President Donald Trump and North Korean dictator Kim Jong Un are planning to meet one-on-one during Tuesday’s historic summit in Singapore.
A U.S. official, who was not authorized to speak but was familiar with the summit plans, said Trump is set to meet with Kim at the beginning of the summit. They will be joined only by translators and will spend a couple of hours before admitting their close advisers to the meeting.
The plan for one-on-one meeting was first reported by Bloomberg.
Both leaders will be joined later by their closest aides. Trump will be joined by Secretary of State Mike Pompeo and National Security Adviser John Bolton.
Kim Yo Jong, the sister of the North Korean leader who was launched a diplomatic offense at the Winter Olympics in South Korea earlier this year, will also be present in Singapore.
The summit is set to kick off with a handshake between Trump and Kim, a symbolic image that may define the future of millions of people. Trump’s meeting with Kim will be the first meeting between a sitting U.S. president and a North Korean leader in history.
The U.S. official noted that the summit is unlikely to last longer than one day.
The president said Saturday that he’ll understand Kim’s intentions “within the first minute” of meeting him and whether he’s willing to give up the nuclear arsenal.
“I feel that Kim Jong Un wants to do something great for his people,” Trump said at a press conference in Canada during the G7 summit over the weekend. “It’s a one-time shot and I think it’s going to work out very well.”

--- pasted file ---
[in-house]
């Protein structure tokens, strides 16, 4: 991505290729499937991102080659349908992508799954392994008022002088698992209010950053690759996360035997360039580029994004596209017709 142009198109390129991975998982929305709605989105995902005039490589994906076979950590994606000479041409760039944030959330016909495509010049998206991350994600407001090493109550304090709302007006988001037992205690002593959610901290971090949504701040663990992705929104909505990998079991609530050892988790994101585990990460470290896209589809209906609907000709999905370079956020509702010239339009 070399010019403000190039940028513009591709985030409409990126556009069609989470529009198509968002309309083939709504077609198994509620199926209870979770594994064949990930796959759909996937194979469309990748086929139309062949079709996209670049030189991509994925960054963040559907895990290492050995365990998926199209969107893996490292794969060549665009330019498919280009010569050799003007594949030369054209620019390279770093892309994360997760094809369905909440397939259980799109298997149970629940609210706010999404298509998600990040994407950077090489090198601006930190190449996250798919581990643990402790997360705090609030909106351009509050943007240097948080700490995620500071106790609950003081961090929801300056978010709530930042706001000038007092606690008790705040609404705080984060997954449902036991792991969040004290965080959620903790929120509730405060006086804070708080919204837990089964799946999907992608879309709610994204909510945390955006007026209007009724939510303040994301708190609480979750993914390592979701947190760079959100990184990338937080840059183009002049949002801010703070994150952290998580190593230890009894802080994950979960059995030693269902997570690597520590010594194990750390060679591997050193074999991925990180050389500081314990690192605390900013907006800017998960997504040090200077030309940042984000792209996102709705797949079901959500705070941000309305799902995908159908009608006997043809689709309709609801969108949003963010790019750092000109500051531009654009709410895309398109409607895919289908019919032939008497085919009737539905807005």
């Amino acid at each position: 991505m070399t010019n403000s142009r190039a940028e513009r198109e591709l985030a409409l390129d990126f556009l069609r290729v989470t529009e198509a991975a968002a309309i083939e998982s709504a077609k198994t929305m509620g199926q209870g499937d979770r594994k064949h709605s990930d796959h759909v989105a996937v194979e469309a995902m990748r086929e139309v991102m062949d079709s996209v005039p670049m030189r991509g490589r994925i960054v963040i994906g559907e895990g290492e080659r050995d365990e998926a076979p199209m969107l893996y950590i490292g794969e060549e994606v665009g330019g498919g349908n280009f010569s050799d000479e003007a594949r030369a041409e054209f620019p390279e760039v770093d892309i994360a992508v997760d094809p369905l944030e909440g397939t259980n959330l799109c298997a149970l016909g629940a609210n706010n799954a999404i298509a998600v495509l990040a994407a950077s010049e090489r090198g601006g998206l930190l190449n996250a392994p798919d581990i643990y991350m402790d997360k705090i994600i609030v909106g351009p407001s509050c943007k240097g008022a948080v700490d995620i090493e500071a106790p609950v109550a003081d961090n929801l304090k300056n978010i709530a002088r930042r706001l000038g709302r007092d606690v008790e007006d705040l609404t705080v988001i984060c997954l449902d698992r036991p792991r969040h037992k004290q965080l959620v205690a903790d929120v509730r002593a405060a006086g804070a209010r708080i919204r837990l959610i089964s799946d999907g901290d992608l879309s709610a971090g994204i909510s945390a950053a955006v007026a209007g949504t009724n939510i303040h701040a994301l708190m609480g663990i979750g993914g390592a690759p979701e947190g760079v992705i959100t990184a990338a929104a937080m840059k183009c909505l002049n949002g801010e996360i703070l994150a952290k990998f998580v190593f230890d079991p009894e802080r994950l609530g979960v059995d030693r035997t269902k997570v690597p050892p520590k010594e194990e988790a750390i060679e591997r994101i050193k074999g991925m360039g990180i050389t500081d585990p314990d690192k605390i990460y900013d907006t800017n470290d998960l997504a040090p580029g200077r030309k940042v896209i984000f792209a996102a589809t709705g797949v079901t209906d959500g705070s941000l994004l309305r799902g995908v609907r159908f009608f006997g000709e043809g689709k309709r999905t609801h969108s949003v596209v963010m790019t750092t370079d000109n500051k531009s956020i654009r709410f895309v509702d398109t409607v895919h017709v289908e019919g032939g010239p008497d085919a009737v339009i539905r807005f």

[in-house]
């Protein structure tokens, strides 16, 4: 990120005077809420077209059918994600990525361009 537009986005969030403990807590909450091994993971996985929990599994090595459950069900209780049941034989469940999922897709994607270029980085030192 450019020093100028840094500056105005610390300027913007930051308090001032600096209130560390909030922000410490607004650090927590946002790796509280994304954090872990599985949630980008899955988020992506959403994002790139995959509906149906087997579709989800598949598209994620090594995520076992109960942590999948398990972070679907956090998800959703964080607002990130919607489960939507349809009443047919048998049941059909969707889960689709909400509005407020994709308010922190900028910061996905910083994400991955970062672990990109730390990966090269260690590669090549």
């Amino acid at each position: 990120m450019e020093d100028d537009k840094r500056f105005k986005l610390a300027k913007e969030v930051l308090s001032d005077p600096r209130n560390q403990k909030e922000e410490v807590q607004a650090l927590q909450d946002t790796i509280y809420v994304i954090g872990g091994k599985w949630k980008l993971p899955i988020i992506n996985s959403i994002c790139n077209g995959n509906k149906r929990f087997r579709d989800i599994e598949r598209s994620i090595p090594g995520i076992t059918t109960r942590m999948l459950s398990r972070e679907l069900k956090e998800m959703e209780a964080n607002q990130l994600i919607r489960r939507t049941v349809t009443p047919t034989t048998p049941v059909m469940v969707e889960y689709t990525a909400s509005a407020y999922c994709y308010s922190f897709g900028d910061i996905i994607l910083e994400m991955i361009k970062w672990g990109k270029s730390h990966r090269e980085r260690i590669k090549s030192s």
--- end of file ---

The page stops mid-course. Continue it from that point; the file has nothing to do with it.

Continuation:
But he urged caution, adding that “there’s a good chance it won’t work out” and that “there’s probably an even better chance it will take a period of time.”
“I think the minimum would be relationship. You would start at least a dialogue, because, you know, as a deal person, I have done very well with deals,” Trump said of his expectations.
Pyongyang indicated that it may be open to getting rid of its nuclear weapons in exchange of the U.S. security guarantees and other benefits, though some believe it’s an unrealistic prospect as nuclear arsenal cements Kim’s grip on the country and deters all-out attacks against the them.
But the two sides could come up with a peace treaty that would end the Korean War, which is technically still in place since the 1950s. Trump also raised a possibility of further summits in the future.
The Associated Press contributed to this report.